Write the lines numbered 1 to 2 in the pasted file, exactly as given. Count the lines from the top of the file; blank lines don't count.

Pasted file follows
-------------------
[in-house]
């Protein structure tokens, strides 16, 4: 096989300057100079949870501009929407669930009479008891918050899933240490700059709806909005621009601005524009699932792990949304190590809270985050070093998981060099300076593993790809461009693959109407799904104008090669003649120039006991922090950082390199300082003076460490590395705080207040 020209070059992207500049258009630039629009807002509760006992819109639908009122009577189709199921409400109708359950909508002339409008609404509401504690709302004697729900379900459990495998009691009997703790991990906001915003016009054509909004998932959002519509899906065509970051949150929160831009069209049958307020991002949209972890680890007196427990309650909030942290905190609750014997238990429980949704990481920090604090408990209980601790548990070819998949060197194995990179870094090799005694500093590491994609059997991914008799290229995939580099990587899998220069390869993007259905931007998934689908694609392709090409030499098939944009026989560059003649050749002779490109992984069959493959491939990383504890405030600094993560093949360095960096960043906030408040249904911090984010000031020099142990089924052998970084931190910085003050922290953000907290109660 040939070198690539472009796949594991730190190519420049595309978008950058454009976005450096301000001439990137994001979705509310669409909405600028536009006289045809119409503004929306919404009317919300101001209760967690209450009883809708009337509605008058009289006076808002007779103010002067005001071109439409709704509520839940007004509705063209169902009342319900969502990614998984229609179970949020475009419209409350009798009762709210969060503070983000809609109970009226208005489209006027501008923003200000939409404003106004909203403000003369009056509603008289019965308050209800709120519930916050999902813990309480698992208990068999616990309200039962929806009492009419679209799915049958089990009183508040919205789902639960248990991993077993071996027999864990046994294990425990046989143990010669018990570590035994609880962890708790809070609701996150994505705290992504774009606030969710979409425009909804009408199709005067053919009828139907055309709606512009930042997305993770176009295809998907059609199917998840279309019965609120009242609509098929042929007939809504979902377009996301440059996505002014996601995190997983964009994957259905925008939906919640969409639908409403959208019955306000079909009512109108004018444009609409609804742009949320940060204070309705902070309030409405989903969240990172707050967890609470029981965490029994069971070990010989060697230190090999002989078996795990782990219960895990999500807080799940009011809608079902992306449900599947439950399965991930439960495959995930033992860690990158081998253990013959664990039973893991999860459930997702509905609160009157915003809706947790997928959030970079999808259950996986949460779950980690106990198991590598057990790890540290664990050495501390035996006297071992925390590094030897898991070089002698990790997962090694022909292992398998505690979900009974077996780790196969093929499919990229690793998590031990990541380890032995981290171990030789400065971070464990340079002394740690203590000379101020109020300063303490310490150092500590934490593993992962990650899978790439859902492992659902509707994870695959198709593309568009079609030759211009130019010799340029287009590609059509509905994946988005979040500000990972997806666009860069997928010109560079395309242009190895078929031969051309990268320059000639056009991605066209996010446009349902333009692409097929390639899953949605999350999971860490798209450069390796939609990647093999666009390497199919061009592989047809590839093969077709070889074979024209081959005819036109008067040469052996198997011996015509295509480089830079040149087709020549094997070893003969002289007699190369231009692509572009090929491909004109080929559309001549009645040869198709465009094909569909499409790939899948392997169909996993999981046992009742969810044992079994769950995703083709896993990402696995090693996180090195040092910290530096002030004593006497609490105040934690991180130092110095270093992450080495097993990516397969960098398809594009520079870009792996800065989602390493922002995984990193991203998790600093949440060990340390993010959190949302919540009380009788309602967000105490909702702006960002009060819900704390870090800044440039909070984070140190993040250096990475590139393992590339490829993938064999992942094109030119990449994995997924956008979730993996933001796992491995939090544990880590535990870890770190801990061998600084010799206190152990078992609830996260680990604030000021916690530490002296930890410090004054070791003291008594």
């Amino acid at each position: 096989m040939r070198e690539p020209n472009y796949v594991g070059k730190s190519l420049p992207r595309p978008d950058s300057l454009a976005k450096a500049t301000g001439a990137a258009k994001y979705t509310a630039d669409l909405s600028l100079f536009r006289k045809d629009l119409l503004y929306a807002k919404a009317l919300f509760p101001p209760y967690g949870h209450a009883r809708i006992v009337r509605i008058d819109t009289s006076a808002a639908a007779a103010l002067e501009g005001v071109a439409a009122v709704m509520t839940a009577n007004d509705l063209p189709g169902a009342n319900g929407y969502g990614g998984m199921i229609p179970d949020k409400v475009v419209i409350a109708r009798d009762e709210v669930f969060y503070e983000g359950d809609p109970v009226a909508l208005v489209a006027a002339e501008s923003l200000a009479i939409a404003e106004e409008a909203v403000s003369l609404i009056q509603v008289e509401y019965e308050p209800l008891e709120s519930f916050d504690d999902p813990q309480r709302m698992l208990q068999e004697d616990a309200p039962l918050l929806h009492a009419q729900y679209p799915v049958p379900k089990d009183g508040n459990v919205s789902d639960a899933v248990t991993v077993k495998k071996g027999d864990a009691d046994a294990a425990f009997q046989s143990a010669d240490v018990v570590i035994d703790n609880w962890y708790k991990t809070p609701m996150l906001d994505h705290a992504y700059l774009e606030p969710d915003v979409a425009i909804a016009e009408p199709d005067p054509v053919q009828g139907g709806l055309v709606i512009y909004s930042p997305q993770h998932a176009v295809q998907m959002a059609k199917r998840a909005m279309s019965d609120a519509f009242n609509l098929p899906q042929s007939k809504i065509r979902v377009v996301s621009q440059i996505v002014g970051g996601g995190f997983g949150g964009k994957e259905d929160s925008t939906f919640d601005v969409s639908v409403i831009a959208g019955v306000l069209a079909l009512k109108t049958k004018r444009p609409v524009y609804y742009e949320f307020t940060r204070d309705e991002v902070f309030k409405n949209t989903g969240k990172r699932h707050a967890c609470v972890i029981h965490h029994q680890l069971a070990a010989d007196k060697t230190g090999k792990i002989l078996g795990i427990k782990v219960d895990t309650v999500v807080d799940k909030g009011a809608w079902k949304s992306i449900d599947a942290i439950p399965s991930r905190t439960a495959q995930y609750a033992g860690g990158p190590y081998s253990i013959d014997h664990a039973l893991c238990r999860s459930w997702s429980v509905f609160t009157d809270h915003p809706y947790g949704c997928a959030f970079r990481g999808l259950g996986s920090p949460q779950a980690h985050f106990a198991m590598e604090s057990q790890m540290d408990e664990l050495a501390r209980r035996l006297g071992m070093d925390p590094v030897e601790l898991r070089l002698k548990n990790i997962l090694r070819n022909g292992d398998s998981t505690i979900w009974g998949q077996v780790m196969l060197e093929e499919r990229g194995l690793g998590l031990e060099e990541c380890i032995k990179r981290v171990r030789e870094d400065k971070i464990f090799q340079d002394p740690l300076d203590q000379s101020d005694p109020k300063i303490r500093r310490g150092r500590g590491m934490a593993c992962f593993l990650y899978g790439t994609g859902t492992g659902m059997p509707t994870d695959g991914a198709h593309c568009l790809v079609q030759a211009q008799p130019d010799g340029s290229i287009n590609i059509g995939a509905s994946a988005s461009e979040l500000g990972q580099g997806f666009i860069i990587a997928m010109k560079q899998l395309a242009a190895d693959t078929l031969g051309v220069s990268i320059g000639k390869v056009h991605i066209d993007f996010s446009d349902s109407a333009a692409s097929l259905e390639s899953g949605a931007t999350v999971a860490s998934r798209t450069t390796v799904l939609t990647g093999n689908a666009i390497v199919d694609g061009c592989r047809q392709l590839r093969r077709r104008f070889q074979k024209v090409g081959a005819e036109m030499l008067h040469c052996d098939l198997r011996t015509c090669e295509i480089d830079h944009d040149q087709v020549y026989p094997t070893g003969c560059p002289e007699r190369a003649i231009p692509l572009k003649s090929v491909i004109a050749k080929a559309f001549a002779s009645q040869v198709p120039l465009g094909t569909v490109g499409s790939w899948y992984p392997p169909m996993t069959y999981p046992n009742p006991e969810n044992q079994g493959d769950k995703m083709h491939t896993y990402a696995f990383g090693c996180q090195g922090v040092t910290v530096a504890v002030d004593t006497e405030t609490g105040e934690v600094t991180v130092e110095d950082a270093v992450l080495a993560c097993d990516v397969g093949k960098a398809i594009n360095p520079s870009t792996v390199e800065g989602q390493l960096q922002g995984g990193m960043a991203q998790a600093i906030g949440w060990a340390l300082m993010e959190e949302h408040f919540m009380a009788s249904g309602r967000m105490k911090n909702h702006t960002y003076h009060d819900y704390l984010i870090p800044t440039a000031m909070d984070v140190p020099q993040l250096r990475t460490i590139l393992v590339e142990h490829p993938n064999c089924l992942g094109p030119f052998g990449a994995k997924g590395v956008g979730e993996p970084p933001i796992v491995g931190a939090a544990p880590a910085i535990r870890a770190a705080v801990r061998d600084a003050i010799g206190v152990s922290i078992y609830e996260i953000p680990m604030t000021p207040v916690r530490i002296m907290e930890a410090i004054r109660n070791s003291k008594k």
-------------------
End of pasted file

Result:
[in-house]
């Protein structure tokens, strides 16, 4: 096989300057100079949870501009929407669930009479008891918050899933240490700059709806909005621009601005524009699932792990949304190590809270985050070093998981060099300076593993790809461009693959109407799904104008090669003649120039006991922090950082390199300082003076460490590395705080207040 020209070059992207500049258009630039629009807002509760006992819109639908009122009577189709199921409400109708359950909508002339409008609404509401504690709302004697729900379900459990495998009691009997703790991990906001915003016009054509909004998932959002519509899906065509970051949150929160831009069209049958307020991002949209972890680890007196427990309650909030942290905190609750014997238990429980949704990481920090604090408990209980601790548990070819998949060197194995990179870094090799005694500093590491994609059997991914008799290229995939580099990587899998220069390869993007259905931007998934689908694609392709090409030499098939944009026989560059003649050749002779490109992984069959493959491939990383504890405030600094993560093949360095960096960043906030408040249904911090984010000031020099142990089924052998970084931190910085003050922290953000907290109660 040939070198690539472009796949594991730190190519420049595309978008950058454009976005450096301000001439990137994001979705509310669409909405600028536009006289045809119409503004929306919404009317919300101001209760967690209450009883809708009337509605008058009289006076808002007779103010002067005001071109439409709704509520839940007004509705063209169902009342319900969502990614998984229609179970949020475009419209409350009798009762709210969060503070983000809609109970009226208005489209006027501008923003200000939409404003106004909203403000003369009056509603008289019965308050209800709120519930916050999902813990309480698992208990068999616990309200039962929806009492009419679209799915049958089990009183508040919205789902639960248990991993077993071996027999864990046994294990425990046989143990010669018990570590035994609880962890708790809070609701996150994505705290992504774009606030969710979409425009909804009408199709005067053919009828139907055309709606512009930042997305993770176009295809998907059609199917998840279309019965609120009242609509098929042929007939809504979902377009996301440059996505002014996601995190997983964009994957259905925008939906919640969409639908409403959208019955306000079909009512109108004018444009609409609804742009949320940060204070309705902070309030409405989903969240990172707050967890609470029981965490029994069971070990010989060697230190090999002989078996795990782990219960895990999500807080799940009011809608079902992306449900599947439950399965991930439960495959995930033992860690990158081998253990013959664990039973893991999860459930997702509905609160009157915003809706947790997928959030970079999808259950996986949460779950980690106990198991590598057990790890540290664990050495501390035996006297071992925390590094030897898991070089002698990790997962090694022909292992398998505690979900009974077996780790196969093929499919990229690793998590031990990541380890032995981290171990030789400065971070464990340079002394740690203590000379101020109020300063303490310490150092500590934490593993992962990650899978790439859902492992659902509707994870695959198709593309568009079609030759211009130019010799340029287009590609059509509905994946988005979040500000990972997806666009860069997928010109560079395309242009190895078929031969051309990268320059000639056009991605066209996010446009349902333009692409097929390639899953949605999350999971860490798209450069390796939609990647093999666009390497199919061009592989047809590839093969077709070889074979024209081959005819036109008067040469052996198997011996015509295509480089830079040149087709020549094997070893003969002289007699190369231009692509572009090929491909004109080929559309001549009645040869198709465009094909569909499409790939899948392997169909996993999981046992009742969810044992079994769950995703083709896993990402696995090693996180090195040092910290530096002030004593006497609490105040934690991180130092110095270093992450080495097993990516397969960098398809594009520079870009792996800065989602390493922002995984990193991203998790600093949440060990340390993010959190949302919540009380009788309602967000105490909702702006960002009060819900704390870090800044440039909070984070140190993040250096990475590139393992590339490829993938064999992942094109030119990449994995997924956008979730993996933001796992491995939090544990880590535990870890770190801990061998600084010799206190152990078992609830996260680990604030000021916690530490002296930890410090004054070791003291008594």